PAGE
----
Swear Vent and Color

I could be therapeutic. I have enjoyed coloring at various times in my life – don’t really have time now. I’m not an “angry” adoptee (just the child of two adoptees that found each other). However, this looks like a really fun way to release some emotions.

From LINK>Amazon where this book is available – The creators hope that being able to vent your feelings and thoughts in this Coloring & Journal book helps you along your healing journey.

Why an angry sweary coloring & journal book? Because punching people in the face is frowned upon, and anger isn’t great for your overall mental and physical health, if you hold on to it – so just let it all out !

As an adult adoptee that struggles with the 7 core issues of being adopted (loss, rejection, guilt and shame, grief, identity, intimacy, and mastery/control), I have created this therapeutic coloring book with angry quotes, original sweary coloring illustrations & patterns, journaling prompts and blank doodling pages (extra journal & doodle pages are included at the back).

A beneficial companion to therapy – the coloring pages will help reduce stress and anxiety, promoting mindfulness and reflection as you release your inner most angriest feelings about being adopted, adoption trauma, adoption laws, discrimination, and the adoption industry as a whole.

You don’t have to follow the journaling prompts, you can just write all your thoughts and feelings anywhere you please – this is YOUR healing journey and there are no rules.!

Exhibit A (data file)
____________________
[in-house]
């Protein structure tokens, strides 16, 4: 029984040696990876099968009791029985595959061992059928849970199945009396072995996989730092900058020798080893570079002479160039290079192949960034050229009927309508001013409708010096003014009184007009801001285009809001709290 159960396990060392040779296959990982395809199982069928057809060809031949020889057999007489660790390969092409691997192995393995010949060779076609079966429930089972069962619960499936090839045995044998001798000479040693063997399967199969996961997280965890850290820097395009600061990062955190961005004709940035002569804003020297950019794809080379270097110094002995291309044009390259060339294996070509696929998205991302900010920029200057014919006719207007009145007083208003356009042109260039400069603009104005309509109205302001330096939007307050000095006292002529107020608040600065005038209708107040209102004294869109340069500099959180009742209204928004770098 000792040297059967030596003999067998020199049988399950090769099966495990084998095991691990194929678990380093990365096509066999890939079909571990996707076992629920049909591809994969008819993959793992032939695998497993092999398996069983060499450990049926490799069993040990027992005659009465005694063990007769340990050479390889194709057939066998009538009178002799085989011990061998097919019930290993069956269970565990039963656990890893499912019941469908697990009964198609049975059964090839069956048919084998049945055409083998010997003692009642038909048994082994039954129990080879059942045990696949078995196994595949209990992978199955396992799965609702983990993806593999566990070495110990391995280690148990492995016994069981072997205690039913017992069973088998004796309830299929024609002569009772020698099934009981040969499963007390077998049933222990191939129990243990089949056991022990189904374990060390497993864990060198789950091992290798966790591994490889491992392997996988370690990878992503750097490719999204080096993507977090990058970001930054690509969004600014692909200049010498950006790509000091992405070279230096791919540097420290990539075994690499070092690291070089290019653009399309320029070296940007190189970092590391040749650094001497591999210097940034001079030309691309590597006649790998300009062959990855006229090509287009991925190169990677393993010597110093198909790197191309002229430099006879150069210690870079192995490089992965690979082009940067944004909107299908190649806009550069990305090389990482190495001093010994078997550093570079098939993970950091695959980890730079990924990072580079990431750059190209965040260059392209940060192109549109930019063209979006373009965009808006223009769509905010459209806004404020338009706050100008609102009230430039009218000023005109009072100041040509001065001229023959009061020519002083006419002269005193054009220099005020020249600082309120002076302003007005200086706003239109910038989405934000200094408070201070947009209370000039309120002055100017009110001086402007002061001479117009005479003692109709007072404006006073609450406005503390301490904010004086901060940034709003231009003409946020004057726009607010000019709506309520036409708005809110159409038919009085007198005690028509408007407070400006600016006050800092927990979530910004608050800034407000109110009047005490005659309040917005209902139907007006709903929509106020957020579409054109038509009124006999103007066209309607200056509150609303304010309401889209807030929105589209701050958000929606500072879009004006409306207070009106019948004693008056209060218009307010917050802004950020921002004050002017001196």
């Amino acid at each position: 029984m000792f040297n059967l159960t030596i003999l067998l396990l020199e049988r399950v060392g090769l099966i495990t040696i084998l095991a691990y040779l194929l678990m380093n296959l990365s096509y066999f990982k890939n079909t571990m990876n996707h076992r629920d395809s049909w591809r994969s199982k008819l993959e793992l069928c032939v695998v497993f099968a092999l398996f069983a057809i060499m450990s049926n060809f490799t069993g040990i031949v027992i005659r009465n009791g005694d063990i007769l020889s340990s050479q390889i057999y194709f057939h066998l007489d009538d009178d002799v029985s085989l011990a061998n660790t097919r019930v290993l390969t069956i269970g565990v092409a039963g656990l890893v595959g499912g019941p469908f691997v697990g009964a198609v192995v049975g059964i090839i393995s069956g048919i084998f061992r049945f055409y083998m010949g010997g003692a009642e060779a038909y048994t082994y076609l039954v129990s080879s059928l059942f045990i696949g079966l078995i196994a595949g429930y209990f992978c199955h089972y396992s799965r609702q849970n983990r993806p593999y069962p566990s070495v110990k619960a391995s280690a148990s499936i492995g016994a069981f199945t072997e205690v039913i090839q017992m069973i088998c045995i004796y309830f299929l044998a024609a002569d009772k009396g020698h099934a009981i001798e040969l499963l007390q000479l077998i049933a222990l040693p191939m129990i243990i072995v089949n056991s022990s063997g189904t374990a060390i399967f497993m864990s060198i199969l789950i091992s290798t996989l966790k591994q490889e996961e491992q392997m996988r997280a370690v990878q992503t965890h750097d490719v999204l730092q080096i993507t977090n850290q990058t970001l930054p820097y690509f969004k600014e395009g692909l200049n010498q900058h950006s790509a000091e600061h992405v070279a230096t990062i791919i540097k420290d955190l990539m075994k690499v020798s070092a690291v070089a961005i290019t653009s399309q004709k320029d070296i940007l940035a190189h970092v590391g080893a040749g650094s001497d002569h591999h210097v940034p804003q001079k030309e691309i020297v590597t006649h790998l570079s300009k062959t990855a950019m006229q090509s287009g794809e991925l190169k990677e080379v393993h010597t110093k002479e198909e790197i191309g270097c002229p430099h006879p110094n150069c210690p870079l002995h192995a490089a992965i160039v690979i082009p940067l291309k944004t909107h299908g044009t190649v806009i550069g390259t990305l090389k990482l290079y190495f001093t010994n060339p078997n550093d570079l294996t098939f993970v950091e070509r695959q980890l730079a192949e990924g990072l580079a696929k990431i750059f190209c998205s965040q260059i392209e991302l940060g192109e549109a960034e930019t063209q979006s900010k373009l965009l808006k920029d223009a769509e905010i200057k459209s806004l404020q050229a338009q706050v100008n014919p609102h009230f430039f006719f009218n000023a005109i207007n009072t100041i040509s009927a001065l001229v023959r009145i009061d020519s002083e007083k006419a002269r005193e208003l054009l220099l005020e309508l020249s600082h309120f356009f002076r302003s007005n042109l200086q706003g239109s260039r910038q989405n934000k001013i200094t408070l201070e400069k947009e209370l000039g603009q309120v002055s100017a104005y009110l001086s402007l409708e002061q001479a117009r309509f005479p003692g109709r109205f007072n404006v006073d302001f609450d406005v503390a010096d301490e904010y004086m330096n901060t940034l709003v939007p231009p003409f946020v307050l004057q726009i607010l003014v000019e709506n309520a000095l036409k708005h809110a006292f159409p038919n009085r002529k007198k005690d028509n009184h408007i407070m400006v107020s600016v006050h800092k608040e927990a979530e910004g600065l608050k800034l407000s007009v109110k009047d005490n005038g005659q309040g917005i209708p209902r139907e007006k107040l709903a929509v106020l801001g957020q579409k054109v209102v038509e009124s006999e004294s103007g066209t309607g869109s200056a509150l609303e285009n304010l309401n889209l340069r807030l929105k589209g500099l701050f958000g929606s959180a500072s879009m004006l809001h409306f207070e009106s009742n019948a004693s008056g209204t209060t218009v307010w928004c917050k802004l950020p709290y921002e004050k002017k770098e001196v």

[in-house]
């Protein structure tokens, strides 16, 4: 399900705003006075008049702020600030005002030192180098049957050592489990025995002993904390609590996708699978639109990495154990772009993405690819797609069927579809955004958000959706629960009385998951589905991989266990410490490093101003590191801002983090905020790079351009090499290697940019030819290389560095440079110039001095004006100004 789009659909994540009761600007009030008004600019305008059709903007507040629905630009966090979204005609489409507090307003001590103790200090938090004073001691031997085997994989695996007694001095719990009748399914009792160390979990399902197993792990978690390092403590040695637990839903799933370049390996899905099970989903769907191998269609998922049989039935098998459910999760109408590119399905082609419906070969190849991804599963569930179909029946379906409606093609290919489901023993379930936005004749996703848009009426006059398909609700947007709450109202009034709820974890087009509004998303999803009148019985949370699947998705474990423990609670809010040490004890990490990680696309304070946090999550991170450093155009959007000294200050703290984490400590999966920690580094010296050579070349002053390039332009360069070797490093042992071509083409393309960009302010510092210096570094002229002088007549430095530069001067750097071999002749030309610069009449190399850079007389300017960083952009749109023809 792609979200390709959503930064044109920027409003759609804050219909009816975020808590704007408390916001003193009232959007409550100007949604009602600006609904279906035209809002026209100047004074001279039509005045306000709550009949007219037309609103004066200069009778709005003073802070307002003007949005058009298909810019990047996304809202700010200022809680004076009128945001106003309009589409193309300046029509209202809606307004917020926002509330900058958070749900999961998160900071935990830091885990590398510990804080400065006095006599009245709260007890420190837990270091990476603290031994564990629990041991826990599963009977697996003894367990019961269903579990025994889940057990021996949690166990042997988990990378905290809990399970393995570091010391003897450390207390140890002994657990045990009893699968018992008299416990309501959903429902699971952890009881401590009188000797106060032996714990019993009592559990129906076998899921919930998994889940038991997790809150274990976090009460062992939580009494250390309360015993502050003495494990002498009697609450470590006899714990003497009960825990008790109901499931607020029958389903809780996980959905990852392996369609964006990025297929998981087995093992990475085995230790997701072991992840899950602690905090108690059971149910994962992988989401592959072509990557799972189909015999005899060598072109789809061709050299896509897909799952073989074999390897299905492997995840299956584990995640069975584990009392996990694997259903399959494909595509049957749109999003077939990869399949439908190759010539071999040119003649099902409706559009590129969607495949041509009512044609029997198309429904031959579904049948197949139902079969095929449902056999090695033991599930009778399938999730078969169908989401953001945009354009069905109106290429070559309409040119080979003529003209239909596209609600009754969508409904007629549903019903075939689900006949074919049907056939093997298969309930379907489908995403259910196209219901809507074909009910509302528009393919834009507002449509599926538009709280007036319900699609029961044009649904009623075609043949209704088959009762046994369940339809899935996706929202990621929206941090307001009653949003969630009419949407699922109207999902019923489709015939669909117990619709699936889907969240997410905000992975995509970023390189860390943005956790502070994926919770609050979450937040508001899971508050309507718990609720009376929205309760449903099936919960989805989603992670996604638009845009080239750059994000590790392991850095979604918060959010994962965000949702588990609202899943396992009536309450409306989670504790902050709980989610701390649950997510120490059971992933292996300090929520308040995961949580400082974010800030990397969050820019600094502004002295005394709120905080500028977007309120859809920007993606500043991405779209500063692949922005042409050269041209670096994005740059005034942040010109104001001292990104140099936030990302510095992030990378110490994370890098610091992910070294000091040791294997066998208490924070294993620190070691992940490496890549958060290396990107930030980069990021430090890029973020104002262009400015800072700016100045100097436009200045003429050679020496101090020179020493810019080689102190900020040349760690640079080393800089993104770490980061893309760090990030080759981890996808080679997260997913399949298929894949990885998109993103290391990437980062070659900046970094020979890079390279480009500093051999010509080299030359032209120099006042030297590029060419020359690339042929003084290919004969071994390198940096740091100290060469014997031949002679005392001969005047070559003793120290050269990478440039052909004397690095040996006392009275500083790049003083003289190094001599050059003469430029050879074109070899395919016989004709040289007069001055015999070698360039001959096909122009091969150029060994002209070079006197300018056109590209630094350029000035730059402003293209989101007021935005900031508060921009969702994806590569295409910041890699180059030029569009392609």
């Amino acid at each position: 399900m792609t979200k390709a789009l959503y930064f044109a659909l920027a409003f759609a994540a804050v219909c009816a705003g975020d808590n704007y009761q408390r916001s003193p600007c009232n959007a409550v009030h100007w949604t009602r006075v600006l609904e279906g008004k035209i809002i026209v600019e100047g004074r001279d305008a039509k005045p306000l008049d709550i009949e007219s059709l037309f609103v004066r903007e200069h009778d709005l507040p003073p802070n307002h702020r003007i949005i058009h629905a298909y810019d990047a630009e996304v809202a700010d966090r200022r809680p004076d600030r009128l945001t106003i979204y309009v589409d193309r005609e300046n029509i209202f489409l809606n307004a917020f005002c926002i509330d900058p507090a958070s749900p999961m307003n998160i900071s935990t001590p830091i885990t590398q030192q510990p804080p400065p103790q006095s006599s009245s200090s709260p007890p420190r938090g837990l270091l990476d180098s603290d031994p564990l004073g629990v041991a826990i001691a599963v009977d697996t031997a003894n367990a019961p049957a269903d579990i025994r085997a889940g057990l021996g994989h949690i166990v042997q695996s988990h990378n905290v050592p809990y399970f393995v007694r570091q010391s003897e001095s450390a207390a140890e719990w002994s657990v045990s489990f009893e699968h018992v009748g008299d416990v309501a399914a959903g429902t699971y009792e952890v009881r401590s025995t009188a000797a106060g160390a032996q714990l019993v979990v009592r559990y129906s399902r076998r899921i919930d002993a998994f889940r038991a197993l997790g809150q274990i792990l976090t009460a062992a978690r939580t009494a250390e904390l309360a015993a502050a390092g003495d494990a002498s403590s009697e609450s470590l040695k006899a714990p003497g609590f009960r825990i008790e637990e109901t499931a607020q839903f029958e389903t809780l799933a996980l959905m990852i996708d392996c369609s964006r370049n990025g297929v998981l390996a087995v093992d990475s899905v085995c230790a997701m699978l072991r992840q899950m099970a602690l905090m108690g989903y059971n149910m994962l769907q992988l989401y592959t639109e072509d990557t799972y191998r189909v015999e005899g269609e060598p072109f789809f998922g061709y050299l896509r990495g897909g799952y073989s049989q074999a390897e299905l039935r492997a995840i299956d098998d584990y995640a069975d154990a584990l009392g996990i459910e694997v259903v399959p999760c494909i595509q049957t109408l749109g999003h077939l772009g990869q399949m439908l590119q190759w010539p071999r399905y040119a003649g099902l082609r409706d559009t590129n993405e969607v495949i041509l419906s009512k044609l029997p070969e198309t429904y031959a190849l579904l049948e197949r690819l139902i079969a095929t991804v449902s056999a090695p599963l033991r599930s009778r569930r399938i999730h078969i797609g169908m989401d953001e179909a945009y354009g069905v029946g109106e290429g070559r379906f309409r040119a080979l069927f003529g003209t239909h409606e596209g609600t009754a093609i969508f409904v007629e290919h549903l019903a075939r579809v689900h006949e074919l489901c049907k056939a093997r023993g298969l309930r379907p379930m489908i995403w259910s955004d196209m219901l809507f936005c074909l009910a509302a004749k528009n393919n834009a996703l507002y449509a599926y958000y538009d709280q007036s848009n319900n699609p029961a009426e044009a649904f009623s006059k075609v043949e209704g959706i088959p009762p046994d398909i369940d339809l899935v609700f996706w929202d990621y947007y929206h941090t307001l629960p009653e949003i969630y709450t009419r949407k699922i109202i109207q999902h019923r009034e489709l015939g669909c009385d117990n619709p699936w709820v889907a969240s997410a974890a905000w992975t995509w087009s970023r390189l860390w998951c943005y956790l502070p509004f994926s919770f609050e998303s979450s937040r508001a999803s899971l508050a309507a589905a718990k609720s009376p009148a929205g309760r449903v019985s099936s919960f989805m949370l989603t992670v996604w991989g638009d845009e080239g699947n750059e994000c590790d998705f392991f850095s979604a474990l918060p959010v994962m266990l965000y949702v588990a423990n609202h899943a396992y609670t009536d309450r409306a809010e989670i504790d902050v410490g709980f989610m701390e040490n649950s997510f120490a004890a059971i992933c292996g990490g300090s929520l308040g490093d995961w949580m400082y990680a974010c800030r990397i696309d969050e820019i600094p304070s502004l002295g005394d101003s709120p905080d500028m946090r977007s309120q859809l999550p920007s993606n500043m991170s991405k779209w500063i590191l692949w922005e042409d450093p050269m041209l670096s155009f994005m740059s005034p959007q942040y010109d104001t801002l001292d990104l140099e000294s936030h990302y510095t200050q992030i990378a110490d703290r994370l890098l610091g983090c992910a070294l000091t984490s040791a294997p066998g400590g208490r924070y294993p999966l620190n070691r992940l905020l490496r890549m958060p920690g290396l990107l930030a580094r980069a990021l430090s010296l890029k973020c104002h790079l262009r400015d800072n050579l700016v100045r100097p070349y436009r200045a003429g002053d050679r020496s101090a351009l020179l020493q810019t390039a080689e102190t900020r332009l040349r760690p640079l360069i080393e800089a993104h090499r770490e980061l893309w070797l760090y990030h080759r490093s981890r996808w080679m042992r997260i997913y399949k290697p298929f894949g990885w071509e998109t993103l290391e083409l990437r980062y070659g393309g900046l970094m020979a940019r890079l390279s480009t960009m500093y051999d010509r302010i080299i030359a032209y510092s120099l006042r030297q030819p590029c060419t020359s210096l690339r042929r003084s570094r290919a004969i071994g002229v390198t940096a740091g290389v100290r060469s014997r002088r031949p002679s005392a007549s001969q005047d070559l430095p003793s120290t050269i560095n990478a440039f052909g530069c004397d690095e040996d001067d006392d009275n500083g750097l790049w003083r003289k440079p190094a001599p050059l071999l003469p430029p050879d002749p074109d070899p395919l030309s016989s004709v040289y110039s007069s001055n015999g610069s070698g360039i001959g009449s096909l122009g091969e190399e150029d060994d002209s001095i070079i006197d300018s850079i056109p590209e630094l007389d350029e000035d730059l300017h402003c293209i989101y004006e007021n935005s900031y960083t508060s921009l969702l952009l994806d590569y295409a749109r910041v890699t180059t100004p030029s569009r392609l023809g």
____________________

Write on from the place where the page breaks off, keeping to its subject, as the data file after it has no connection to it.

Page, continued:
Helpful Tip – Don’t use felt tip markers – it might seep through to the next page. You can use colored pencils or even crayons, if you have them.

PS – I don’t know if the creators or Amazon put those “censored” stickers on the book cover but this was the only illustration I found.

What It’s Like To Age Out

Today’s story (not my story) –

I’m in Kansas. From age 2 to 18 I was in and out of the foster system. I aged out 4/27/2022, 11 days after my 18th birthday. The state aged me out and left me with nothing. I stayed living with my kinship placement for awhile. The night before graduation she kicked me out and the day of graduation texted me telling me she expected me to come home and get ready for graduation. She kicked me out again, after I told her I was taking a semester off before starting college. I spent the hottest part of summer homeless and couch surfing. I came back to her house 9/21/2022 and it’s been rocky. She continuously threatens to kick me out, which would be fine but I have nowhere to go. I have a Div of Child and Family Services worker at the moment, who is somewhat helping me out but she is hard to get ahold of. I am currently working as a server and about to become a manager as well as starting college this month. I don’t have many options right now and don’t really know what to do.